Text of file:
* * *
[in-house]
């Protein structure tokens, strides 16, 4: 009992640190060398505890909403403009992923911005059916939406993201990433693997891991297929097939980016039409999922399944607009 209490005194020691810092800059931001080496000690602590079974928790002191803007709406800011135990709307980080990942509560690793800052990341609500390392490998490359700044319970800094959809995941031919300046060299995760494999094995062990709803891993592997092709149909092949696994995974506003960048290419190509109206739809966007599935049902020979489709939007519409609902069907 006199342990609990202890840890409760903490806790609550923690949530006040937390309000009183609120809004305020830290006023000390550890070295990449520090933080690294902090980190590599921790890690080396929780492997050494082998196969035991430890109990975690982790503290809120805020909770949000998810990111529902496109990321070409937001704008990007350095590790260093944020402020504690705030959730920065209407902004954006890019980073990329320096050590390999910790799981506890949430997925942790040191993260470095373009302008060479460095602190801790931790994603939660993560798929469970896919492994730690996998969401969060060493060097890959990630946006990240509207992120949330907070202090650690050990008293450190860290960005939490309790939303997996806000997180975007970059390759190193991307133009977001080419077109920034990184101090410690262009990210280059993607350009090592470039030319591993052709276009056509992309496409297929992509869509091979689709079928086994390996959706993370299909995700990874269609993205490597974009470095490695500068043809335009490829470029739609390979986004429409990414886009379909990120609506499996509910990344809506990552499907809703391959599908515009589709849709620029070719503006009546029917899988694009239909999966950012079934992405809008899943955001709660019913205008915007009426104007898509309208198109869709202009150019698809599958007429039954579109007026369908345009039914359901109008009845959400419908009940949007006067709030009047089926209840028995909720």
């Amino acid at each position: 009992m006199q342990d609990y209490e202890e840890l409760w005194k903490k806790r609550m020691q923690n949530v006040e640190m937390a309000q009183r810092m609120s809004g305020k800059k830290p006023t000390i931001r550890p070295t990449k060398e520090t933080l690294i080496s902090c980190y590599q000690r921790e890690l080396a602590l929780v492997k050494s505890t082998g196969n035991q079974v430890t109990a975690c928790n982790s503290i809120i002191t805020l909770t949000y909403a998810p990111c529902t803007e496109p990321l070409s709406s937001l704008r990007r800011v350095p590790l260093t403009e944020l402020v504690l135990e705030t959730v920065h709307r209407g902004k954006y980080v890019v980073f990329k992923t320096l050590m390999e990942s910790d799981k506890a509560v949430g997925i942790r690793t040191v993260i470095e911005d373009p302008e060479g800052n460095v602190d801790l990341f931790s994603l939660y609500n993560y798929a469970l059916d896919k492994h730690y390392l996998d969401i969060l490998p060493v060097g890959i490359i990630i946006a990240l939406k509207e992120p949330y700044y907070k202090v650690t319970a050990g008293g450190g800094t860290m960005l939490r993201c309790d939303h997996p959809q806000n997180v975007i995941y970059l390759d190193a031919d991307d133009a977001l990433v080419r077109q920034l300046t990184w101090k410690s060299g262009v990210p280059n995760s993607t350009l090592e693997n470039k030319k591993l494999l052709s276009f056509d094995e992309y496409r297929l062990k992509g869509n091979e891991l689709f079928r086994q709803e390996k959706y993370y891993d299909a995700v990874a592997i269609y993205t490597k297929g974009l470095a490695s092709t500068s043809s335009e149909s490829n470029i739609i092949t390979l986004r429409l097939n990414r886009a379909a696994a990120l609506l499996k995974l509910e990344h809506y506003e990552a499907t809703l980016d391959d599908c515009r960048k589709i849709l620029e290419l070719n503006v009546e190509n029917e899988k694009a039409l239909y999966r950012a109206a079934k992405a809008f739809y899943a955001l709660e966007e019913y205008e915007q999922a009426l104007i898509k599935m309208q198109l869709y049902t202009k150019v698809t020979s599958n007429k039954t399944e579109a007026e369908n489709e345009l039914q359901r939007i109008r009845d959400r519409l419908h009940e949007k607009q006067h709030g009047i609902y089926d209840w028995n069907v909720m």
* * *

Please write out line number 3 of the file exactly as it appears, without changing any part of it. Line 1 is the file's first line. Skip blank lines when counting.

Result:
């Amino acid at each position: 009992m006199q342990d609990y209490e202890e840890l409760w005194k903490k806790r609550m020691q923690n949530v006040e640190m937390a309000q009183r810092m609120s809004g305020k800059k830290p006023t000390i931001r550890p070295t990449k060398e520090t933080l690294i080496s902090c980190y590599q000690r921790e890690l080396a602590l929780v492997k050494s505890t082998g196969n035991q079974v430890t109990a975690c928790n982790s503290i809120i002191t805020l909770t949000y909403a998810p990111c529902t803007e496109p990321l070409s709406s937001l704008r990007r800011v350095p590790l260093t403009e944020l402020v504690l135990e705030t959730v920065h709307r209407g902004k954006y980080v890019v980073f990329k992923t320096l050590m390999e990942s910790d799981k506890a509560v949430g997925i942790r690793t040191v993260i470095e911005d373009p302008e060479g800052n460095v602190d801790l990341f931790s994603l939660y609500n993560y798929a469970l059916d896919k492994h730690y390392l996998d969401i969060l490998p060493v060097g890959i490359i990630i946006a990240l939406k509207e992120p949330y700044y907070k202090v650690t319970a050990g008293g450190g800094t860290m960005l939490r993201c309790d939303h997996p959809q806000n997180v975007i995941y970059l390759d190193a031919d991307d133009a977001l990433v080419r077109q920034l300046t990184w101090k410690s060299g262009v990210p280059n995760s993607t350009l090592e693997n470039k030319k591993l494999l052709s276009f056509d094995e992309y496409r297929l062990k992509g869509n091979e891991l689709f079928r086994q709803e390996k959706y993370y891993d299909a995700v990874a592997i269609y993205t490597k297929g974009l470095a490695s092709t500068s043809s335009e149909s490829n470029i739609i092949t390979l986004r429409l097939n990414r886009a379909a696994a990120l609506l499996k995974l509910e990344h809506y506003e990552a499907t809703l980016d391959d599908c515009r960048k589709i849709l620029e290419l070719n503006v009546e190509n029917e899988k694009a039409l239909y999966r950012a109206a079934k992405a809008f739809y899943a955001l709660e966007e019913y205008e915007q999922a009426l104007i898509k599935m309208q198109l869709y049902t202009k150019v698809t020979s599958n007429k039954t399944e579109a007026e369908n489709e345009l039914q359901r939007i109008r009845d959400r519409l419908h009940e949007k607009q006067h709030g009047i609902y089926d209840w028995n069907v909720m």